Metaphor is a figure of speech which makes an implicit, implied or hidden comparison between two things or objects that are poles apart from each other but have some characteristics common between them. In other words, a resemblance of two contradictory or different objects is made based on a single or some common characteristics.
In simple English, when you portray a person, place, thing, or an action as being something else, even though it is not actually that “something else,” you are speaking metaphorically.
“He is the black sheep of the family” is a metaphor because he is not a sheep and is not even black. However, we can use this comparison to describe an association of a black sheep with that person. A black sheep is an unusual animal and typically stays away from the herd, and the person you are describing shares similar characteristics.
Furthermore, a metaphor develops a comparison which is different from a simile i.e. we do not use “like” or “as” to develop a comparison in a metaphor. It actually makes an implicit or hidden comparison and not an explicit one.
Metaphors are sometimes constructed through our common language. They are called conventional metaphors. Calling a person a “night owl” or an “early bird” or saying “life is a journey” are common conventional metaphor examples commonly heard and understood by most of us.
Below are some more conventional metaphors we often hear in our daily life:
- My brother was boiling mad. (This implies he was too angry.)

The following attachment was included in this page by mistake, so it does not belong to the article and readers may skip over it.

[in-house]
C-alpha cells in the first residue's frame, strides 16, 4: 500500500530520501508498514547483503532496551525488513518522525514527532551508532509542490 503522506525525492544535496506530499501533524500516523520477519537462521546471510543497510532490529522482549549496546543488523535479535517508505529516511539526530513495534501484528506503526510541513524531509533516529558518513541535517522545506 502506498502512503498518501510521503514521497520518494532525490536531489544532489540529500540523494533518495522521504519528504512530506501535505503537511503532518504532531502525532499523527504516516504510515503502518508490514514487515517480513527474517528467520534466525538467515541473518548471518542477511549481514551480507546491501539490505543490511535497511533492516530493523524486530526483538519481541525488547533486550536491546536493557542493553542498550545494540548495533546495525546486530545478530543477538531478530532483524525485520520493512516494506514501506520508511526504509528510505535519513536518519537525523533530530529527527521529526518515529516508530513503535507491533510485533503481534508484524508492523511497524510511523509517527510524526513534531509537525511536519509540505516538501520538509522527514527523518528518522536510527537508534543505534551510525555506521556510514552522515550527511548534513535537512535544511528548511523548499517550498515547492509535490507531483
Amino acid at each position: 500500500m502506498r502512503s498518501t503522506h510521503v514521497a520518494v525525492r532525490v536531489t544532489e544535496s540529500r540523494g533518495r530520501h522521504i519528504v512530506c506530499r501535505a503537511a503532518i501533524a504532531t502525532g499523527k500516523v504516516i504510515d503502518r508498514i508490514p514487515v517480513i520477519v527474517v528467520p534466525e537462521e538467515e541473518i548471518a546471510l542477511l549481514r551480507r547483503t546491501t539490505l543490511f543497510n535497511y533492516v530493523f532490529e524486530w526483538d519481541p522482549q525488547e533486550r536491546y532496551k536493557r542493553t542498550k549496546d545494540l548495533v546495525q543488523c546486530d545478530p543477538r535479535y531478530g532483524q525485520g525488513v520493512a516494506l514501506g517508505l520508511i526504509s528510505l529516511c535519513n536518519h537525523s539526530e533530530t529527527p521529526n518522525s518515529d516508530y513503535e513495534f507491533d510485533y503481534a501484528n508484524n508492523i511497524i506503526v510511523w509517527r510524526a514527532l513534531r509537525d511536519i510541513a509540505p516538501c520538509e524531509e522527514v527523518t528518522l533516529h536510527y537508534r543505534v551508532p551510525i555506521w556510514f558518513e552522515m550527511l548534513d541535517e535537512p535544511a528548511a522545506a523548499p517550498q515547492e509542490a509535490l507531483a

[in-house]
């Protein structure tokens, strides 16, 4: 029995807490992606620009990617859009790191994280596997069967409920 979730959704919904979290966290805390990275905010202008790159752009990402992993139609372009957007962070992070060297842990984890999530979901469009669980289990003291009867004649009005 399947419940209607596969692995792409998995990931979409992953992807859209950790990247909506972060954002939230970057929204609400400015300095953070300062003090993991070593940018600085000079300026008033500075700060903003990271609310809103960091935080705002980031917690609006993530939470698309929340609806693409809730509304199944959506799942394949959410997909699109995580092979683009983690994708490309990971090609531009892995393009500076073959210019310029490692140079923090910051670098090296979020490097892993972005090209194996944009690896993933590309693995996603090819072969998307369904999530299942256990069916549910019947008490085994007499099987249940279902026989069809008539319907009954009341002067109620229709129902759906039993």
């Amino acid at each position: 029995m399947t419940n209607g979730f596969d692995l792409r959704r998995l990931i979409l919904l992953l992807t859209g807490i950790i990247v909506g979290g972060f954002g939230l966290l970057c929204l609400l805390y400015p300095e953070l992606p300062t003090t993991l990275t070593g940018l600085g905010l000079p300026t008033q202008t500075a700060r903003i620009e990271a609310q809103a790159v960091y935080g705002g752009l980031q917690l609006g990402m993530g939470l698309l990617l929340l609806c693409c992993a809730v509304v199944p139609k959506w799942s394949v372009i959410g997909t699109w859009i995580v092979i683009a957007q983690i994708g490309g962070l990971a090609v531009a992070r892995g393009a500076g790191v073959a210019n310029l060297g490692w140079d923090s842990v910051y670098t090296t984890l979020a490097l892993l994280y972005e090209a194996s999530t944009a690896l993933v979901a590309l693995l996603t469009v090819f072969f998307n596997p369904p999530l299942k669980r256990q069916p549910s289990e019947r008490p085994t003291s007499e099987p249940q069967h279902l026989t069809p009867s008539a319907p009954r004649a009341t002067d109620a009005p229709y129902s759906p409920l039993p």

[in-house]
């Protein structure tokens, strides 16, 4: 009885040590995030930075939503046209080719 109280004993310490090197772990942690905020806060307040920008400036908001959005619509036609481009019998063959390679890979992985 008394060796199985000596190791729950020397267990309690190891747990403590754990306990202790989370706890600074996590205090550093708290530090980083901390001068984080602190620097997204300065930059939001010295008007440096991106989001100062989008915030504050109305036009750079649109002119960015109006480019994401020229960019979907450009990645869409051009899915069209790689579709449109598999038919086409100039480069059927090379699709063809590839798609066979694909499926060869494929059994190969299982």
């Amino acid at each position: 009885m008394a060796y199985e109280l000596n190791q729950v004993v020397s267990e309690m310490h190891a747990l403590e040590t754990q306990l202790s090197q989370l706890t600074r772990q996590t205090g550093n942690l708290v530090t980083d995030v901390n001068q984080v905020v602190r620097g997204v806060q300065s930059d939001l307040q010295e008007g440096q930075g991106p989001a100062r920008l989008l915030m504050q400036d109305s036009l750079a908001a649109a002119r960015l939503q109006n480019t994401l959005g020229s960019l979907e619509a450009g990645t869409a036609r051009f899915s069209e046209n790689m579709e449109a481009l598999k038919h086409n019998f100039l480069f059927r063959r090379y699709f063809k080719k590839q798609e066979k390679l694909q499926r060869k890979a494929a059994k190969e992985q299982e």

- The assignment was a breeze. (This implies that the assignment was not difficult.)
- It is going to be clear skiesfrom now on. (This implies that clear skies are not a threat and life is going to be without hardships)
- The skies of his future began to darken. (Darkness is a threat; therefore, this implies that the coming times are going to be hard for him.)
- Hervoice is music to his ears. (This implies that her voice makes him feel happy)
“Shall I Compare Thee to a summer’s Day”,
William Shakespeare was the best exponent of the use of metaphors. His poetical works and dramas all make wide-ranging use of metaphors.
“Sonnet 18,”also known as “Shall I Compare Thee to a Summer’s Day,” is an extended metaphor between the love of the speaker and the fairness of the summer season. He writes that “thy eternal summer,” here taken to mean the love of the subject, “shall not fade.”
The term extended metaphor refers to a comparison between two unlike things that continues throughout a series of sentences in a paragraph or lines in a poem. It is often comprised of more than one sentence and sometimes consists of a full paragraph.